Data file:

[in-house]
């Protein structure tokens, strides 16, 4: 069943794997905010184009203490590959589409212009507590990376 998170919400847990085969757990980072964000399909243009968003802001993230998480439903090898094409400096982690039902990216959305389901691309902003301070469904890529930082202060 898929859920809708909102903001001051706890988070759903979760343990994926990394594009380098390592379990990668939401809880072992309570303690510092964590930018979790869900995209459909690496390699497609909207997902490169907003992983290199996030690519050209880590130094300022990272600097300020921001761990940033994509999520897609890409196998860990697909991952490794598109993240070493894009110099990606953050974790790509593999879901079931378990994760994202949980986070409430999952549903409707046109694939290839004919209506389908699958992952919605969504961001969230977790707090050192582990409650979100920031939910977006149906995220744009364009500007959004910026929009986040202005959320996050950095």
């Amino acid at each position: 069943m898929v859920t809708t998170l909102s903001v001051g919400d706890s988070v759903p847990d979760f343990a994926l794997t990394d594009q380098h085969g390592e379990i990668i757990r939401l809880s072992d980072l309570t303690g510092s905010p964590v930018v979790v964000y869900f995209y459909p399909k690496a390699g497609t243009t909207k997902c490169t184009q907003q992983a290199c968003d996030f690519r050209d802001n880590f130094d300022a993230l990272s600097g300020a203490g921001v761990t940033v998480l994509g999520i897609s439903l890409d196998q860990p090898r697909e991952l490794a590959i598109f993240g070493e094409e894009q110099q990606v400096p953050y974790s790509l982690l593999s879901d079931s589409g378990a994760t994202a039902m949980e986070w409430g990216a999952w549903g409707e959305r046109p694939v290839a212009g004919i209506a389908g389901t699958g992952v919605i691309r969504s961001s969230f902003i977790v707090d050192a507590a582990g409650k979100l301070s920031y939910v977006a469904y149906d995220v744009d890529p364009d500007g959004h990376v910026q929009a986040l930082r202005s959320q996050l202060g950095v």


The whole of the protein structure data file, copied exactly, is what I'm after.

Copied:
[in-house]
């Protein structure tokens, strides 16, 4: 069943794997905010184009203490590959589409212009507590990376 998170919400847990085969757990980072964000399909243009968003802001993230998480439903090898094409400096982690039902990216959305389901691309902003301070469904890529930082202060 898929859920809708909102903001001051706890988070759903979760343990994926990394594009380098390592379990990668939401809880072992309570303690510092964590930018979790869900995209459909690496390699497609909207997902490169907003992983290199996030690519050209880590130094300022990272600097300020921001761990940033994509999520897609890409196998860990697909991952490794598109993240070493894009110099990606953050974790790509593999879901079931378990994760994202949980986070409430999952549903409707046109694939290839004919209506389908699958992952919605969504961001969230977790707090050192582990409650979100920031939910977006149906995220744009364009500007959004910026929009986040202005959320996050950095």
């Amino acid at each position: 069943m898929v859920t809708t998170l909102s903001v001051g919400d706890s988070v759903p847990d979760f343990a994926l794997t990394d594009q380098h085969g390592e379990i990668i757990r939401l809880s072992d980072l309570t303690g510092s905010p964590v930018v979790v964000y869900f995209y459909p399909k690496a390699g497609t243009t909207k997902c490169t184009q907003q992983a290199c968003d996030f690519r050209d802001n880590f130094d300022a993230l990272s600097g300020a203490g921001v761990t940033v998480l994509g999520i897609s439903l890409d196998q860990p090898r697909e991952l490794a590959i598109f993240g070493e094409e894009q110099q990606v400096p953050y974790s790509l982690l593999s879901d079931s589409g378990a994760t994202a039902m949980e986070w409430g990216a999952w549903g409707e959305r046109p694939v290839a212009g004919i209506a389908g389901t699958g992952v919605i691309r969504s961001s969230f902003i977790v707090d050192a507590a582990g409650k979100l301070s920031y939910v977006a469904y149906d995220v744009d890529p364009d500007g959004h990376v910026q929009a986040l930082r202005s959320q996050l202060g950095v």